Skip to main content
Press Release

Two Lowell Men Charged with Heroin and Fentanyl Trafficking

For Immediate Release
U.S. Attorney's Office, District of Massachusetts
Law enforcement seized more than a kilo of suspected heroin and fentanyl; defendants face 10 year mandatory minimum sentence

BOSTON – Two Lowell men were indicted today in federal court in Boston for heroin and fentanyl trafficking.

Joshua Ramos-Rios, 30, and Anderson Daniel Jorge Cruz, 20, were indicted for conspiracy to distribute and to possess with intent to distribute one kilogram or more of heroin and fentanyl. Ramos-Rios and Jorge Cruz were arrested on Jan. 23, 2019, and charged by complaint. They have been in custody since.

According to the charging documents, on Jan. 23, 2019, federal, state, and local law enforcement seized over one kilogram of suspected heroin and fentanyl from Ramos-Rios and Jorge Cruz in an undercover operation. Ramos-Rios is currently on parole in Massachusetts for drug and firearm offenses, and Jorge Cruz has an outstanding warrant for homicide in Allentown, Pennsylvania.

The charge of conspiracy to distribute and to possess with intent to distribute one kilogram or more of heroin and fentanyl provides for a mandatory minimum sentence of 10 years and up to life in prison, a minimum of five years of supervised release, and a fine of $10 million. Sentences are imposed by a federal district court judge based upon the U.S. Sentencing Guidelines and other statutory factors.

United States Attorney Andrew Lelling; Brian D. Boyle, Special Agent in Charge of the Drug Enforcement Administration’s New England Division; Lowell Police Superintendent Raymond Kelly Richardson; and Colonel Kerry Gilpin, Superintendent of the Massachusetts State Police, made the announcement. Assistant U.S. Attorney Philip C. Cheng of Lelling’s Narcotics and Money Laundering Unit is prosecuting the case.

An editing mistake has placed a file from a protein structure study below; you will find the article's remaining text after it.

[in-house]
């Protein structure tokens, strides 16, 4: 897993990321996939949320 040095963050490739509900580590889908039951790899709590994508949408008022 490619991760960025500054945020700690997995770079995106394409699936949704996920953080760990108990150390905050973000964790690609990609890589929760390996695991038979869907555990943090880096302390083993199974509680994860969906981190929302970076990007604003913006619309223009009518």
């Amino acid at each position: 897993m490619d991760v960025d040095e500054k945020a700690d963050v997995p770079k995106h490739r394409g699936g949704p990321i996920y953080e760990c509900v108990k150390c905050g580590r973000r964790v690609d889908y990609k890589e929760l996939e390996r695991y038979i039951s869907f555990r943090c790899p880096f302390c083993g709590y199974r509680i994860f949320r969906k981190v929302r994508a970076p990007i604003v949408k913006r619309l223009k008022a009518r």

The details contained in the charging documents are allegations. The defendants are presumed innocent unless and until proven guilty beyond a reasonable doubt in a court of law.

This case is part of Project Safe Neighborhoods (PSN), a program bringing together all levels of law enforcement and the communities they serve to reduce violent crime and make our neighborhoods safer for everyone. The Department of Justice reinvigorated PSN in 2017 as part of the Department’s renewed focus on targeting violent criminals, directing all U.S. Attorney’s Offices to work in partnership with federal, state, local, and tribal law enforcement and the local community to develop effective, locally-based strategies to reduce violent crime.

Updated January 30, 2019

Drug Trafficking